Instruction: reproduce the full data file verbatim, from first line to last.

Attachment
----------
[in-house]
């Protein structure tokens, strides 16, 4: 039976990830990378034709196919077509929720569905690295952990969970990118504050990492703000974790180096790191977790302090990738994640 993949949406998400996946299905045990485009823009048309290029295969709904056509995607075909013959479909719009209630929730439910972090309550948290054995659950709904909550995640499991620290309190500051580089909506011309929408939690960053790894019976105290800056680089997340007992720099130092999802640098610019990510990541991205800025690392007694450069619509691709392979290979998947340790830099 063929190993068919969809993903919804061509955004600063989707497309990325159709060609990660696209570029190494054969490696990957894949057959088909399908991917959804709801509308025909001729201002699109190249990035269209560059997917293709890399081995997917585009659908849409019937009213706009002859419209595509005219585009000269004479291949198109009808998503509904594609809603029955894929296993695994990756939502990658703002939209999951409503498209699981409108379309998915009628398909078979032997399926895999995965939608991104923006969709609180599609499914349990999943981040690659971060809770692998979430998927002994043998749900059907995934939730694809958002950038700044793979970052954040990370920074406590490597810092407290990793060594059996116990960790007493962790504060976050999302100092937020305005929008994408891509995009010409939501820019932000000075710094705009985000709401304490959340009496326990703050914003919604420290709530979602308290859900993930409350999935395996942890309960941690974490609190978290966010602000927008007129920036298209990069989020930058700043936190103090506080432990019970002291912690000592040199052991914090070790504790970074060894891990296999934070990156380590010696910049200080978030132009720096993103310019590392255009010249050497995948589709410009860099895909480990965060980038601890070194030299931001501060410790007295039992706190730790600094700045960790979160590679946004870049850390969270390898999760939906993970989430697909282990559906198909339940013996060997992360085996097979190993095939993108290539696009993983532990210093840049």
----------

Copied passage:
[in-house]
């Protein structure tokens, strides 16, 4: 039976990830990378034709196919077509929720569905690295952990969970990118504050990492703000974790180096790191977790302090990738994640 993949949406998400996946299905045990485009823009048309290029295969709904056509995607075909013959479909719009209630929730439910972090309550948290054995659950709904909550995640499991620290309190500051580089909506011309929408939690960053790894019976105290800056680089997340007992720099130092999802640098610019990510990541991205800025690392007694450069619509691709392979290979998947340790830099 063929190993068919969809993903919804061509955004600063989707497309990325159709060609990660696209570029190494054969490696990957894949057959088909399908991917959804709801509308025909001729201002699109190249990035269209560059997917293709890399081995997917585009659908849409019937009213706009002859419209595509005219585009000269004479291949198109009808998503509904594609809603029955894929296993695994990756939502990658703002939209999951409503498209699981409108379309998915009628398909078979032997399926895999995965939608991104923006969709609180599609499914349990999943981040690659971060809770692998979430998927002994043998749900059907995934939730694809958002950038700044793979970052954040990370920074406590490597810092407290990793060594059996116990960790007493962790504060976050999302100092937020305005929008994408891509995009010409939501820019932000000075710094705009985000709401304490959340009496326990703050914003919604420290709530979602308290859900993930409350999935395996942890309960941690974490609190978290966010602000927008007129920036298209990069989020930058700043936190103090506080432990019970002291912690000592040199052991914090070790504790970074060894891990296999934070990156380590010696910049200080978030132009720096993103310019590392255009010249050497995948589709410009860099895909480990965060980038601890070194030299931001501060410790007295039992706190730790600094700045960790979160590679946004870049850390969270390898999760939906993970989430697909282990559906198909339940013996060997992360085996097979190993095939993108290539696009993983532990210093840049």